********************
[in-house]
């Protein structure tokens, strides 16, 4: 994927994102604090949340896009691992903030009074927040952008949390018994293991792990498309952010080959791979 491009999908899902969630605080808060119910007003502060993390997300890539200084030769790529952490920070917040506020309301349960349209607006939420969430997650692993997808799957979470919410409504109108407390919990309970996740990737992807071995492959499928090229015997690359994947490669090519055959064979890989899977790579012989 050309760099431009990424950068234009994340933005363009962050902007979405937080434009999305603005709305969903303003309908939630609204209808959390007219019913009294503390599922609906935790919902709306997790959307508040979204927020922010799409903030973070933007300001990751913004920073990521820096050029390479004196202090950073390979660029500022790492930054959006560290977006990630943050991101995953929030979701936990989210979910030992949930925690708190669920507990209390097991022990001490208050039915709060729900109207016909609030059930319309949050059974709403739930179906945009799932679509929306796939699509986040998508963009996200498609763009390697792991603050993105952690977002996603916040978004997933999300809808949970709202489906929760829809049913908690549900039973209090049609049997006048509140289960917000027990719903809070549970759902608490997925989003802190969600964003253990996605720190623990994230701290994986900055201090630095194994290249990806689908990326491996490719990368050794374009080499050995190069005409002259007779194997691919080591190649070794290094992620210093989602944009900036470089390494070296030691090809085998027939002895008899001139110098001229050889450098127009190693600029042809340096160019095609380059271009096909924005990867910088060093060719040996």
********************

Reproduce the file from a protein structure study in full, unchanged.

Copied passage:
[in-house]
């Protein structure tokens, strides 16, 4: 994927994102604090949340896009691992903030009074927040952008949390018994293991792990498309952010080959791979 491009999908899902969630605080808060119910007003502060993390997300890539200084030769790529952490920070917040506020309301349960349209607006939420969430997650692993997808799957979470919410409504109108407390919990309970996740990737992807071995492959499928090229015997690359994947490669090519055959064979890989899977790579012989 050309760099431009990424950068234009994340933005363009962050902007979405937080434009999305603005709305969903303003309908939630609204209808959390007219019913009294503390599922609906935790919902709306997790959307508040979204927020922010799409903030973070933007300001990751913004920073990521820096050029390479004196202090950073390979660029500022790492930054959006560290977006990630943050991101995953929030979701936990989210979910030992949930925690708190669920507990209390097991022990001490208050039915709060729900109207016909609030059930319309949050059974709403739930179906945009799932679509929306796939699509986040998508963009996200498609763009390697792991603050993105952690977002996603916040978004997933999300809808949970709202489906929760829809049913908690549900039973209090049609049997006048509140289960917000027990719903809070549970759902608490997925989003802190969600964003253990996605720190623990994230701290994986900055201090630095194994290249990806689908990326491996490719990368050794374009080499050995190069005409002259007779194997691919080591190649070794290094992620210093989602944009900036470089390494070296030691090809085998027939002895008899001139110098001229050889450098127009190693600029042809340096160019095609380059271009096909924005990867910088060093060719040996």